We’re approaching the quarter-pole of the NHL’s 2009-10 regular season, but supporters of the Toronto Maple Leafs already are filled with enough bitter memories to last till the end of the Mayan calendar in 2012. At least.

Three wins (or four, depending on last night’s tilt with Ottawa) in 19 games will do that to a fan base, I’m afraid. But let’s rehash not-so-ancient history anyway and break down the Good, The Bad, and The So-Bad-It’s-Not-Good-But-Rather-Really-Just-Painfully-Bad of Toronto’s campaign so far.

The Good: At times, rookie Jonas Gustavsson gave the Leafs their best goaltending since Ed Belfour patrolled their pipes prior to the 2004-05 lockout season; and Phil Kessel has looked every bit the top-end forward the organization has lacked so sorely.

As well, Tomas Kaberle’s point totals are trending toward a career best; and Ian White, the defenceman Toronto forgot about at the start of last season, arguably was its most consistent blue-liner.

The Bad: Where to begin? Their biggest free-agent signings — D-men Mike Komisarek and Francois Beauchemin — haven’t delivered performances commensurate with their salaries.

And outside of Kessel, the forward unit has been less dangerous than a fly fart in a windstorm. I’ve seen senior citizen aquatics aerobics classes with more impressive guns. Am I making my point about the forwards?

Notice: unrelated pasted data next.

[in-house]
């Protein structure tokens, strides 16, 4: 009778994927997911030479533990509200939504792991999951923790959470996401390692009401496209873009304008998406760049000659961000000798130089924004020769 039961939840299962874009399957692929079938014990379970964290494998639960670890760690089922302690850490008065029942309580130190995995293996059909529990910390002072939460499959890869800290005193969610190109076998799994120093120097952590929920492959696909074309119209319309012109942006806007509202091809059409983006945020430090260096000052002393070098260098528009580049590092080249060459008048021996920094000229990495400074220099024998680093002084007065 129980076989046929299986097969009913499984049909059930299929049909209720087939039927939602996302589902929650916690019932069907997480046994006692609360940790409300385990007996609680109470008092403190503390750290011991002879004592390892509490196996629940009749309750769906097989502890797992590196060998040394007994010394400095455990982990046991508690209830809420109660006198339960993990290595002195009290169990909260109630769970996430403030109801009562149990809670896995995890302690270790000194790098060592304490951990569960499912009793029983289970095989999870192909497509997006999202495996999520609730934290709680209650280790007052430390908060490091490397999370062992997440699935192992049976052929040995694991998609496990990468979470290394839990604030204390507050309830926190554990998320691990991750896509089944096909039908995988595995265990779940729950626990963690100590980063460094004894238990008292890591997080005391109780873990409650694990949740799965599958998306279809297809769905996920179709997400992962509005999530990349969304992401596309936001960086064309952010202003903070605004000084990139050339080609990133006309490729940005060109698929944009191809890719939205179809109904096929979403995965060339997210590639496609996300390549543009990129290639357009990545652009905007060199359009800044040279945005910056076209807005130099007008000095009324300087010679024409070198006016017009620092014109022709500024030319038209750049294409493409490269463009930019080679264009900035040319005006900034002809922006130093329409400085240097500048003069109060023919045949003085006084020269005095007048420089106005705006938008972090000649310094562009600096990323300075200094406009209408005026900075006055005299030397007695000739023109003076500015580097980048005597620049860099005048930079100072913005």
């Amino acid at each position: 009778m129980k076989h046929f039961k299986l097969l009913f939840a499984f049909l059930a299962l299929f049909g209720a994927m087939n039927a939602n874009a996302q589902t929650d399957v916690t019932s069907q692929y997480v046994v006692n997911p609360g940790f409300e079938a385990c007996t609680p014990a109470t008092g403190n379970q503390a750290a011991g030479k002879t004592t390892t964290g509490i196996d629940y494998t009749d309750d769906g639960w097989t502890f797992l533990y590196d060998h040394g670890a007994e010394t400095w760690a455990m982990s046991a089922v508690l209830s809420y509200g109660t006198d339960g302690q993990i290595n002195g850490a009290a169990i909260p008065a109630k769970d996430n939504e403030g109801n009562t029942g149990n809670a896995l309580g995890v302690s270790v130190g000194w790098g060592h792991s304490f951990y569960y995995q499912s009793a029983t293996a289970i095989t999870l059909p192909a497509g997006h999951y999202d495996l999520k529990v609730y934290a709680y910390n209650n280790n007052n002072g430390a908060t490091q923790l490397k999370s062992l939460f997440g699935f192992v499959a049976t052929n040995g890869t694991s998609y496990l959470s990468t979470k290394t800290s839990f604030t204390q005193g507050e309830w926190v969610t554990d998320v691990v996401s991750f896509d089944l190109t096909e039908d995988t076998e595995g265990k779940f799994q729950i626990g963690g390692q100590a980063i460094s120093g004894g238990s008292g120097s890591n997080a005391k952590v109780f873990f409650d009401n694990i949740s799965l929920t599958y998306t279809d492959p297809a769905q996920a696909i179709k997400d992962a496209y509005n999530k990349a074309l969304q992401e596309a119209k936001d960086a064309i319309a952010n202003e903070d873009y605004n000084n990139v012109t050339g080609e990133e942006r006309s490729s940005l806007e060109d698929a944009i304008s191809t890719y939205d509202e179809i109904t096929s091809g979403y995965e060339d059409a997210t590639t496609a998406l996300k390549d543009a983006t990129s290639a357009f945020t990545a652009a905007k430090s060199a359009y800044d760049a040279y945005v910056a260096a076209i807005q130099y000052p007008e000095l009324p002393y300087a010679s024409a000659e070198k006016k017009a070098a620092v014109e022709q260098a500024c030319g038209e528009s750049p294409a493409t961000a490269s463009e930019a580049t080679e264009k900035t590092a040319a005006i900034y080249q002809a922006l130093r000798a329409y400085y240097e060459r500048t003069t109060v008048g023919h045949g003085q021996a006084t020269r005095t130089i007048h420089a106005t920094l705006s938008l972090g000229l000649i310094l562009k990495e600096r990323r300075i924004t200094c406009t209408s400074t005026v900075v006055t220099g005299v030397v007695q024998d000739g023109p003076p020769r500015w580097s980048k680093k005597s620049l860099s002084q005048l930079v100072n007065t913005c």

Finally, the less said about the potential ramifications of the Kessel trade, the better. Let’s just note Toronto’s 2010 and 2011 first-round draft picks (as well as their 2010 second-rounder) now belong to Boston, and forget we ever engaged in this exchange of information.

The So-Bad-It’s-Not-Good-But-Rather-Really-Just-Painfully-Bad: To decide about potentially retaining or cutting ties with Vesa Toskala at the conclusion of this season, Leafs management was prepared to give the veteran netminder lots of time to retain or lose his job as their starter.

Turns out he didn’t need many minutes at all before the verdict arrived: At least one odious goal in virtually all of the Finn’s early-season appearances gave management all the evidence they needed to go with Gustavsson and relegate Toskala to the bench for the majority of the foreseeable future.